The business case for energy storage has strengthened over the past 12 months. At Flexitricity, we now has over 100MW of energy storage contracted to our virtual power plant, and there are many more projects in the pipeline. Frequency response has been providing excellent returns over the last six months and there is a range of other revenue streams available to batteries, all of which Flexitricity provides access to, including wholesale markets, balancing mechanism, other ancillary services, distribution system operator (DSO) services, triad management and the Capacity Market.
The energy storage market is now starting to thrive, and there’s a clear view of the potential returns that batteries can realise in the medium term. However, Covid-19 has had a major effect on energy markets in the short term. It’s completely understandable that investors are wondering what impact the lockdown will have on the battery business case, but at Flexitricity we have high confidence in this asset class and its market potential. Here’s why.
Like the rest of Great Britain in lockdown, National Grid ESO find themselves in unprecedented circumstances. The record low electricity demand over the Easter weekend has been well publicised, and it’s likely that reduced activity across most industrial and commercial sectors will continue to keep demand well below the seasonal norm. On average, electricity consumption has dropped by around 20% since lockdown began.
This happened during a reasonably windy period and at the same time as solar generation has been increasing as the days get longer. It’s not that solar PV was asleep over winter – we saw impressive generation even on the shortest days – but it leapt out of bed as spring arrived. Most will have seen the new solar generation record of 9.68MW last Monday (20 April) lunchtime – a record which I daresay won’t last long. As a result, we’re seeing comparatively higher proportions of green electricity on the systemthan we would expect to at this time of year – around 30% of demand on that Monday lunchtime came from that solar peak. This is an amazing statistic, more than large enough to shift markets dramatically. Low demand coupled with high renewables has pushed day ahead and intraday prices down, with headline-grabbing negative prices in both markets.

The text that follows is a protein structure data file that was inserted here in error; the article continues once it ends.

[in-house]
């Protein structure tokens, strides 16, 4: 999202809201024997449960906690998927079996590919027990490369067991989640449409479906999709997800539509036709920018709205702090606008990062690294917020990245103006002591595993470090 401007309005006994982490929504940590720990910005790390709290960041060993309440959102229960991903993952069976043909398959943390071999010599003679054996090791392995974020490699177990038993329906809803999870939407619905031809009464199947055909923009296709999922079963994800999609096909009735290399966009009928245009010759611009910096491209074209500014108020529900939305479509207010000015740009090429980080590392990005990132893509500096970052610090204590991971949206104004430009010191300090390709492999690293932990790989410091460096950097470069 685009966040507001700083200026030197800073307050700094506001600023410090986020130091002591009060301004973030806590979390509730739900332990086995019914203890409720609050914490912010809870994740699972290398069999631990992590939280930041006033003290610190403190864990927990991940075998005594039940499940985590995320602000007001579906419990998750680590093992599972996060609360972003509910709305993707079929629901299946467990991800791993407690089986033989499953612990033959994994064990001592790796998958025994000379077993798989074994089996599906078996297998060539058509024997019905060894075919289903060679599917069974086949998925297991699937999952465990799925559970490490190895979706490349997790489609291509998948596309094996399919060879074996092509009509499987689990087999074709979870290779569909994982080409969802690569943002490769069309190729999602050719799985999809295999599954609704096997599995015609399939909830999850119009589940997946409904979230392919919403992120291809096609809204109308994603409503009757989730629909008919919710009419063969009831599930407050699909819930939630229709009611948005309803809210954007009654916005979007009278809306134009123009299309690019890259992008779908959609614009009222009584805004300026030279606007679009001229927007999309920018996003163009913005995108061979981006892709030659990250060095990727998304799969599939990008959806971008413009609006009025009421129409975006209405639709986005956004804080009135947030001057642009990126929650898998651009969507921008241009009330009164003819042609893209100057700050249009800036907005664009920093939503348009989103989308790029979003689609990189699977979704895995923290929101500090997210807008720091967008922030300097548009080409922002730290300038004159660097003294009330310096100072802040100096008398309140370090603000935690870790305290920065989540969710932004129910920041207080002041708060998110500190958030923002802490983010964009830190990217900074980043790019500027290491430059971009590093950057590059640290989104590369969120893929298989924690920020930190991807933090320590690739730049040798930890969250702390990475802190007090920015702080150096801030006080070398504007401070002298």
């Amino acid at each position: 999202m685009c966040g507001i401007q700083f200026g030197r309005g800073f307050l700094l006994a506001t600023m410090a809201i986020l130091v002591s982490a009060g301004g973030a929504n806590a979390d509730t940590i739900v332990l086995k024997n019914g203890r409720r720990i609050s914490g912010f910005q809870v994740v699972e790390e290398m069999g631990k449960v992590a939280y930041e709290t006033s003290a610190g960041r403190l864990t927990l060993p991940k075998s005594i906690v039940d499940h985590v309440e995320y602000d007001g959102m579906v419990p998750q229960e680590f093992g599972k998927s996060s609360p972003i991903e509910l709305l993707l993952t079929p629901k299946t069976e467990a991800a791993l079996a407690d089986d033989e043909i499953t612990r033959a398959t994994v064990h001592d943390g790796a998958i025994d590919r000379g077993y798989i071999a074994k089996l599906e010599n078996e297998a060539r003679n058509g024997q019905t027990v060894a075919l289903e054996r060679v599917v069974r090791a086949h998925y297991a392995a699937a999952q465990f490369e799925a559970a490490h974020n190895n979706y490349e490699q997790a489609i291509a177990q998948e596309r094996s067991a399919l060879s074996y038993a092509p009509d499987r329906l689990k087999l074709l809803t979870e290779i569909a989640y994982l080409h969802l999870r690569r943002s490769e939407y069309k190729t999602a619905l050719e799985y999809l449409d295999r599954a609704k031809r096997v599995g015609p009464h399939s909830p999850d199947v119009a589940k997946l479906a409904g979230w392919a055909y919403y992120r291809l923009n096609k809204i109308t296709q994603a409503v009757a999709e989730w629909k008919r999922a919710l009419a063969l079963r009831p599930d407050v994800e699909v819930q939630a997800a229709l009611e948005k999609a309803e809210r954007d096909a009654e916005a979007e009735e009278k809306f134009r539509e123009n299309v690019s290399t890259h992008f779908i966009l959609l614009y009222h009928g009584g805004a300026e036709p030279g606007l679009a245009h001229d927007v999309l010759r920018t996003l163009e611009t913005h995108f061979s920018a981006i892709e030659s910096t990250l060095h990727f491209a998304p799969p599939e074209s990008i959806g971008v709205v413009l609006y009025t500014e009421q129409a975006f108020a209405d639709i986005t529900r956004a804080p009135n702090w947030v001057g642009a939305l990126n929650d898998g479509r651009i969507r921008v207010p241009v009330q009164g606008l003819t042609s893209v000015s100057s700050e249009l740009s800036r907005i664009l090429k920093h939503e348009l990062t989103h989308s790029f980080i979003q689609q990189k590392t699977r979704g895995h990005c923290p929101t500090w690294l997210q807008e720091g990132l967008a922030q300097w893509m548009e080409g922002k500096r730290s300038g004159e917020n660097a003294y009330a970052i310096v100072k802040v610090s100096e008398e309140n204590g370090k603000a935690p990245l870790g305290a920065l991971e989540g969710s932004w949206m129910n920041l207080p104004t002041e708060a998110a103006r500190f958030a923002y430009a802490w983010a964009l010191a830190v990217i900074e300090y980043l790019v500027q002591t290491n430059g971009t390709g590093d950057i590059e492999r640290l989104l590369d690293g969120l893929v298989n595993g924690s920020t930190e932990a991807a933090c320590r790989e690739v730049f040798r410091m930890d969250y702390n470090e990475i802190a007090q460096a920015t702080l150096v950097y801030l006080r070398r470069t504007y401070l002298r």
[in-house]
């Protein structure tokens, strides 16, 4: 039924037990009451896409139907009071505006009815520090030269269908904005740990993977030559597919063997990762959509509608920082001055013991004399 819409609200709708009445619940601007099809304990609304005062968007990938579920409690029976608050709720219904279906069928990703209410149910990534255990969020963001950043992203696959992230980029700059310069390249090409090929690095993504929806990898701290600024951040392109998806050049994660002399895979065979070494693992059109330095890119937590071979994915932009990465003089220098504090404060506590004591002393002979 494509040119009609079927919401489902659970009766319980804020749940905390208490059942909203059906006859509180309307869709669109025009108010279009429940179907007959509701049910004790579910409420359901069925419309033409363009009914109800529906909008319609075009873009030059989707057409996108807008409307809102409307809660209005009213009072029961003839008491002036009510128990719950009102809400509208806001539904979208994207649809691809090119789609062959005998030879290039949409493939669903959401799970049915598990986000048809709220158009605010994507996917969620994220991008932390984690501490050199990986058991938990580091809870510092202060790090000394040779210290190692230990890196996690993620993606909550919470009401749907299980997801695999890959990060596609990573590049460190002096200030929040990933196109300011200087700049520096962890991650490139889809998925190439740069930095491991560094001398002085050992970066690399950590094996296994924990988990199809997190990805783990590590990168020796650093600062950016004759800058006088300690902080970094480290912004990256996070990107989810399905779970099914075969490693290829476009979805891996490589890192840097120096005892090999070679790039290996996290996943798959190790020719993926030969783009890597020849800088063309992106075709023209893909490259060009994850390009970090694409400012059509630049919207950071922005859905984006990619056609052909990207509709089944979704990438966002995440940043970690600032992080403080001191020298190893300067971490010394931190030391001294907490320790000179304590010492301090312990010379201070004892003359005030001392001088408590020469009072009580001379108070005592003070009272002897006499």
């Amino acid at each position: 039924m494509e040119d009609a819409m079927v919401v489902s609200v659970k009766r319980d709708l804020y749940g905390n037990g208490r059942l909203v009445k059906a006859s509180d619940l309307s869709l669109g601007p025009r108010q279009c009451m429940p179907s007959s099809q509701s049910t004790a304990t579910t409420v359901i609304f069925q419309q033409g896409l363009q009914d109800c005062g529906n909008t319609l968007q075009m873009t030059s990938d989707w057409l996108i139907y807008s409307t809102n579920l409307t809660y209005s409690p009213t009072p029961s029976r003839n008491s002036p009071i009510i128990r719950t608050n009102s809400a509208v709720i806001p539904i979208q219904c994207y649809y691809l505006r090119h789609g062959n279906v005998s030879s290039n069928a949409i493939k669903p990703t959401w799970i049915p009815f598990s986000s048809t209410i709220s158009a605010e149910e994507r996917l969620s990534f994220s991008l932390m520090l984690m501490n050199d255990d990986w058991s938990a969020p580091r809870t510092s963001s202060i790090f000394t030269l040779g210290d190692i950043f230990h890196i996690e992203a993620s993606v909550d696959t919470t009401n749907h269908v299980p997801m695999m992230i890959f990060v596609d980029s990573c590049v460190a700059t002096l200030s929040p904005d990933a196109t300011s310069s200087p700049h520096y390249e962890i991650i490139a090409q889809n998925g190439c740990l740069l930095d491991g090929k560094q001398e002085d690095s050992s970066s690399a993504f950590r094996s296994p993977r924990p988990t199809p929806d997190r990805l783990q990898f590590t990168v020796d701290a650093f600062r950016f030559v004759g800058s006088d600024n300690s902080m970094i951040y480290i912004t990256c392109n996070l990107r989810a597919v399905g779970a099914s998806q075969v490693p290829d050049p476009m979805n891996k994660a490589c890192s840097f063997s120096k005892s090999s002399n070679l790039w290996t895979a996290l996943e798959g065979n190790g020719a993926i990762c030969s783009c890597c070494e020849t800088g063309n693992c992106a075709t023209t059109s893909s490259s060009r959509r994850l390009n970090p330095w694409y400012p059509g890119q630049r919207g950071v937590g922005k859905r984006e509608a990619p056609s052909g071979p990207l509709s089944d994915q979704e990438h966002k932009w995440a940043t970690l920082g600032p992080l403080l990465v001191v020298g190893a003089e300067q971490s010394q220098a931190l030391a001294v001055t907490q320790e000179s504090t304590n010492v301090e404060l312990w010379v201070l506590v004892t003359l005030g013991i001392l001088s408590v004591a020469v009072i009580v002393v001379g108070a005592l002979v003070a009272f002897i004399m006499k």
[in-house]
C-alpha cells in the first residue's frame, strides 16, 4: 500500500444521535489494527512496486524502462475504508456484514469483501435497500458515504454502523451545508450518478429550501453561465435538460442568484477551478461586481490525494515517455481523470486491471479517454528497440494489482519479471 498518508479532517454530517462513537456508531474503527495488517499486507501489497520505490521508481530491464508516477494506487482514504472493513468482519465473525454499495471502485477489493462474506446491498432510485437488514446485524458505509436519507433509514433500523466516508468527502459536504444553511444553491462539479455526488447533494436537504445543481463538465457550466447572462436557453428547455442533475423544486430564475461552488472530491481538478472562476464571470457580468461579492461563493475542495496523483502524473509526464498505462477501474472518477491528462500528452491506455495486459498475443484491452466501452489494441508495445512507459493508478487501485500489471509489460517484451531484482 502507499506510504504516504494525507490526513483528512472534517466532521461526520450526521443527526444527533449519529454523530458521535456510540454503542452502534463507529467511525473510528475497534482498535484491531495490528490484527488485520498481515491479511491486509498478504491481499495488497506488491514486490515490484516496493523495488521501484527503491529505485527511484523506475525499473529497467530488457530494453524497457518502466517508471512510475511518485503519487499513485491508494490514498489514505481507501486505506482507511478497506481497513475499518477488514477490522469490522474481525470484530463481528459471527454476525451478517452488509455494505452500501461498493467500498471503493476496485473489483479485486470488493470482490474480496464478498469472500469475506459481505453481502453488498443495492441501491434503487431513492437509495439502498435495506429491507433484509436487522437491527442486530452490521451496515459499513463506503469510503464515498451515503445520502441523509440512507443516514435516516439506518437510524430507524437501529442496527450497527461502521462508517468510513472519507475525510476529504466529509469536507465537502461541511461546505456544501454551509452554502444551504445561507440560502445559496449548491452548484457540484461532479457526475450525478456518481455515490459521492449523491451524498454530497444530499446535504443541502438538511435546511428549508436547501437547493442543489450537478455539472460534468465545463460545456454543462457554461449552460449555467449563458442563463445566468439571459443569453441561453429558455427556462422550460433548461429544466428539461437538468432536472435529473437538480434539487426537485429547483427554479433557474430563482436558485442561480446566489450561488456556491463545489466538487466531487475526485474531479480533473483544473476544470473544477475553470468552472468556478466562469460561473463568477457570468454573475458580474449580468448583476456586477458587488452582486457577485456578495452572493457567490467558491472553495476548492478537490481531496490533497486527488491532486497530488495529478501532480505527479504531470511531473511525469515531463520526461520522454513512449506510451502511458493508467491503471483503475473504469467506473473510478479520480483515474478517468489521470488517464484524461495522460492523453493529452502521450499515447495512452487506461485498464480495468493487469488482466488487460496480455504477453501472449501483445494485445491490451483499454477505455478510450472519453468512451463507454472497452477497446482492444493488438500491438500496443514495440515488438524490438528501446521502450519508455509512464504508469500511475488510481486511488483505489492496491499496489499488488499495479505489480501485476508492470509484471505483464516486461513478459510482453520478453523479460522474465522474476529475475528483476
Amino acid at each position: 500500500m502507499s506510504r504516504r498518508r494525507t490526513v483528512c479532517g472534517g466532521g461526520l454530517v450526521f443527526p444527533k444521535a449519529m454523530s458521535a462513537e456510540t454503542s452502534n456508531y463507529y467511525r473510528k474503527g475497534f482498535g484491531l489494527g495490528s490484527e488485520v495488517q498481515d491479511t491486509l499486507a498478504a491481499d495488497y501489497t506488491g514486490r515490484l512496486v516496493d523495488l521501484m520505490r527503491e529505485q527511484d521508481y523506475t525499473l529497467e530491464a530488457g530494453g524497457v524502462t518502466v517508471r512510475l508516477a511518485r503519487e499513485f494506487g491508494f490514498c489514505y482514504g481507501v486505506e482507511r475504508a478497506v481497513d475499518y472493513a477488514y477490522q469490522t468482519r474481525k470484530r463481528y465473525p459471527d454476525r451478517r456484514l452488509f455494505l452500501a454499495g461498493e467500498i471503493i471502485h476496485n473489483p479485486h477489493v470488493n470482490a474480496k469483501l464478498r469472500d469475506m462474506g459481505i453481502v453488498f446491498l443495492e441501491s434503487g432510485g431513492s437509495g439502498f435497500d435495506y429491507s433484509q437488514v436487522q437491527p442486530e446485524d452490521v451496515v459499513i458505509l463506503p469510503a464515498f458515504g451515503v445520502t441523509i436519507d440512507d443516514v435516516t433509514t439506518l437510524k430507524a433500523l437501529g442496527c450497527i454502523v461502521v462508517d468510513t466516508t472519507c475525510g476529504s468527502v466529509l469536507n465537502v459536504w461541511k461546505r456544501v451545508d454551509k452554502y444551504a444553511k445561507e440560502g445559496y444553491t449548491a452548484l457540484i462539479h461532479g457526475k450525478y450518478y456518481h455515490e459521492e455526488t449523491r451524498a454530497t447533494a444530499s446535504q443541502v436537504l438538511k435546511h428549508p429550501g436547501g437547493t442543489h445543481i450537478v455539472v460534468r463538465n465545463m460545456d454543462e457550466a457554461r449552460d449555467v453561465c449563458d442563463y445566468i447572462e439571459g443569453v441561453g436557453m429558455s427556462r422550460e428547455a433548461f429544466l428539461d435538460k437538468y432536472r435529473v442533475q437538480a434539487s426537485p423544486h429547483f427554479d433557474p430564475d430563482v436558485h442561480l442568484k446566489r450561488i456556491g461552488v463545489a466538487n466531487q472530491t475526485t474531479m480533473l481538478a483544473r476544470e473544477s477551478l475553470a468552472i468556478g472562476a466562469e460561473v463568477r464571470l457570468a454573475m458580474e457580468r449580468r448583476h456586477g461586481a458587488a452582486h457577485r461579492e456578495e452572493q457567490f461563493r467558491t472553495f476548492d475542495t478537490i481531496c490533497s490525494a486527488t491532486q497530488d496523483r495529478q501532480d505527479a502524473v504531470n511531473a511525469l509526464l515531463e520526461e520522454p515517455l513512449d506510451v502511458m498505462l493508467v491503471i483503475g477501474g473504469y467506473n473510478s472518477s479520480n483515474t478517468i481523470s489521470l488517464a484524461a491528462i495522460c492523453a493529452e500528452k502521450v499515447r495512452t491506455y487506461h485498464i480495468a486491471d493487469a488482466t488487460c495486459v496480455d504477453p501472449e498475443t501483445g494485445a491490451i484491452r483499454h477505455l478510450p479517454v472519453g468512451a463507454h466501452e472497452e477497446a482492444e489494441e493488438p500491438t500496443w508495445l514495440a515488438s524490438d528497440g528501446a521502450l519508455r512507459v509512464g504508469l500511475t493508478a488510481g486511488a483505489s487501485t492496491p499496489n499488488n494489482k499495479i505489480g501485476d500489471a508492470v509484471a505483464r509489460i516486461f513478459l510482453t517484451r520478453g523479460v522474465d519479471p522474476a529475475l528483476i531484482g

Herein lies an opportunity for batteries. Buying power intraday at negative prices or being present in the balancing mechanism to help National Grid ESO balance supply and demand by charging you up, presents more of an opportunity in these unique circumstances than one might expect. The challenge then becomes selecting the best place and price to sell at, to have “footroom” capacity in the battery for the next opportunity to charge advantageously. This is a delicate balancing act, and human beings backed by algorithms will make the right decisions here, not the other way round. Whilst revenues for merchant storage have reduced slightly during lockdown, the ability for storage to go both ways means it is less at risk of low power prices than a gas recip might be. For batteries, the opportunities are in the spreads; in any case, we expect that the energy market will recover as commercial and industrial demand ramps up again post-lockdown.
And, make no mistake, the current green-heavy grid is a taste of what’s to come. Growing proportions of green energy on the system are great, but they do present additional challenges for system balancing. Almost all of the solar on the system and most of the wind outside of Scotland is not dispatchable by National Grid ESO. When renewable output is high, National Grid ESO balances the system by turning other things down, primarily gas generation. But turning down the CCGTs to clear the path for renewables reduces system inertia, and that’s a problem.
Fortunately, batteries can help here too. National Grid ESO’s frequency response services – Firm Frequency Response, Low Frequency Static and Dynamic Low High – are used to regulate system frequency and keep it within safe operating levels. All are open for battery storage and are delivering attractive revenues. Dynamic Containment, a highly technical frequency service, brings frequency response closer to a position where it begins to address the system inertia problem. We expect that Dynamic Containment will be live over this summer. The draft technical requirements are such that most asset classes will struggle to deliver it – but for batteries, Dynamic Containment may be an ideal fit.
This new service will be followed in due course by two more frequency services: Dynamic Moderation and Dynamic Regulation. Frequency response is an absolutely critical service category which National Grid ESO will need more of this summer, and more of in the future as we see greater renewable contribution. Quite rightly, the world’s focus just now is on ending the devastation caused by Covid-19. In the meantime, we in the energy industry can nevertheless learn something. Some aspects of the energy system in lockdown foreshadow how the green energy system of the future could operate, at least in terms of the proportion of electricity coming from low-carbon sources. It’s clear that the system needs a richer variety of flexibility – including a whole lot of battery storage.